WASHINGTON — ING Bank has agreed to pay $619 million to settle charges that it violated U.S. sanctions — the largest such settlement in history, the Treasury Department said Tuesday.

The settlement resolves an investigation by the Office of Foreign Assets Control into charges that the bank intentionally manipulated information about U.S. sanctioned parties in more than 20,000 financial and trade transactions between 2002 and 2007.

In parallel with the civil enforcement action, OFAC referred the matter for criminal investigation in light of the "sheer number of apparent violations, the array of stratagems employed by ING Bank to conceal its actions and the seriousness of the conduct," Treasury said.

"Today's historic settlement should serve as a clear warning to anyone who would consider profiting by evading U.S. sanctions," said Adam Szubin, director of OFAC, in a press release.

According to Treasury, ING employees allegedly began omitting references to Cuba in payment messages sent to the U.S. in order "to prevent U.S. financial institutions from identifying and interdicting prohibited transactions."

The government said the employees acted "at the instruction of senior bank management," and that the practice was widespread. In addition to removing references to sanctioned countries, the government alleged that ING routed payments on behalf of Cuban clients through other clients in order to obscure their identities and helped finance the export of U.S. goods to Iran.

"For more than a decade, ING Bank helped provide state sponsors of terror and other sanctioned entities with access to the U.S. financial system, allowing them to move billions of dollars through U.S. banks for illicit purchases and other activities," said Assistant Attorney General Lisa Monaco.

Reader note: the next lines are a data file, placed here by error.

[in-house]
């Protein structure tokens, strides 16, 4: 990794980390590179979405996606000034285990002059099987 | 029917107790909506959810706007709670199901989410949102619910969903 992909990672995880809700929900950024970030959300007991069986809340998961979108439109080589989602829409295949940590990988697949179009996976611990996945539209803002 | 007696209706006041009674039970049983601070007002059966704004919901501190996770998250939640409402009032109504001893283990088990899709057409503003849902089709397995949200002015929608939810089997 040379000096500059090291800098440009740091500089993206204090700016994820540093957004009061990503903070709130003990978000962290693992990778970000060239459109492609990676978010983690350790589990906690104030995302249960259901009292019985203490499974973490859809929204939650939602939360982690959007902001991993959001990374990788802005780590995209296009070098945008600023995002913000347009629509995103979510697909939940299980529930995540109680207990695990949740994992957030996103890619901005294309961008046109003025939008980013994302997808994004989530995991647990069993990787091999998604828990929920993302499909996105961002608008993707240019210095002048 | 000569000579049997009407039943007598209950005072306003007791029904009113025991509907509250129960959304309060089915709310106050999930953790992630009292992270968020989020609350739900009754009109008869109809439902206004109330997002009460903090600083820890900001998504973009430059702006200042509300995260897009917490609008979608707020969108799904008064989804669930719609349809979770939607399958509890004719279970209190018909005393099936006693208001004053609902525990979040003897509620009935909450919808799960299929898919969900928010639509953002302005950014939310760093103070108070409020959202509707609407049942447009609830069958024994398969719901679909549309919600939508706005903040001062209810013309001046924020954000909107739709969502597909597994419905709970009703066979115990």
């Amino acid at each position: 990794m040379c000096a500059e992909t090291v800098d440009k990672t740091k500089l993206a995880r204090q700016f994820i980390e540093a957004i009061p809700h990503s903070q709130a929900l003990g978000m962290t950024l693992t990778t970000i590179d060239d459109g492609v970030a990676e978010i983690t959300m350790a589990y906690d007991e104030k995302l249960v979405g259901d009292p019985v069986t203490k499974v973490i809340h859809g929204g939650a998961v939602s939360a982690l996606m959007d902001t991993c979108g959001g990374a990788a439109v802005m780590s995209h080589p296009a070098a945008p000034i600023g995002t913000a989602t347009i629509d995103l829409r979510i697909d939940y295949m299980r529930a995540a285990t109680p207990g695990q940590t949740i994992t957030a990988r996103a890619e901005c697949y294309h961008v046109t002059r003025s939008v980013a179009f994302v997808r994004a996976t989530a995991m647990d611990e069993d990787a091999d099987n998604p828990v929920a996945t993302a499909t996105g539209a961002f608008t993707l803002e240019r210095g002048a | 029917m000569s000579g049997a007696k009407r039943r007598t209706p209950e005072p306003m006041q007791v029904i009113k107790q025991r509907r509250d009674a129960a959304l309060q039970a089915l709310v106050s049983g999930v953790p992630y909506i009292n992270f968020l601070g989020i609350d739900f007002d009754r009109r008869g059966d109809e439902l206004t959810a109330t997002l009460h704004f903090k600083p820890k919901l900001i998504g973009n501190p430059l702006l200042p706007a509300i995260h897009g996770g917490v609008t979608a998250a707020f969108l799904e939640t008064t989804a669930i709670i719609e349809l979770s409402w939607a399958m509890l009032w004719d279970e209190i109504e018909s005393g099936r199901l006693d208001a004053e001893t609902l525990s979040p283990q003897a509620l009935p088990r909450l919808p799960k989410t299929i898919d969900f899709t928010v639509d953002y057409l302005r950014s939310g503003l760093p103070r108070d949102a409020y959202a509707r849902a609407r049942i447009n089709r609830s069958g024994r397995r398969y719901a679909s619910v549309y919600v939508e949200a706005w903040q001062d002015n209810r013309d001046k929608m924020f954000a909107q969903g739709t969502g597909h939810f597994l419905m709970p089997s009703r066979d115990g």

ING Bank has told OFAC it has terminated the conduct which led to the conduct. Under the agreement, ING Bank is required to review and submit reports to OFAC that include risk-focused sampling of U.S. payments to ensure compliance with sanctions regulations.

In a statement e-mailed to reporters, ING bank said that the violations were "serious and unacceptable" and stopped in 2007.

"The facts as compiled in the statement of the Department of Justice describe a very different ING than the company we're all working so hard for today," said Jan Hommen, chief executive officer of ING Group. "Since starting the investigations in 2006, ING Bank has taken decisive actions to strengthen compliance throughout the organisation and heighten employee awareness of compliance risks. This continues to be a key priority in the interests of our customers, employees and other stakeholders, and serves to ensure we remain abreast of compliance risks in an increasingly complex financial services industry."

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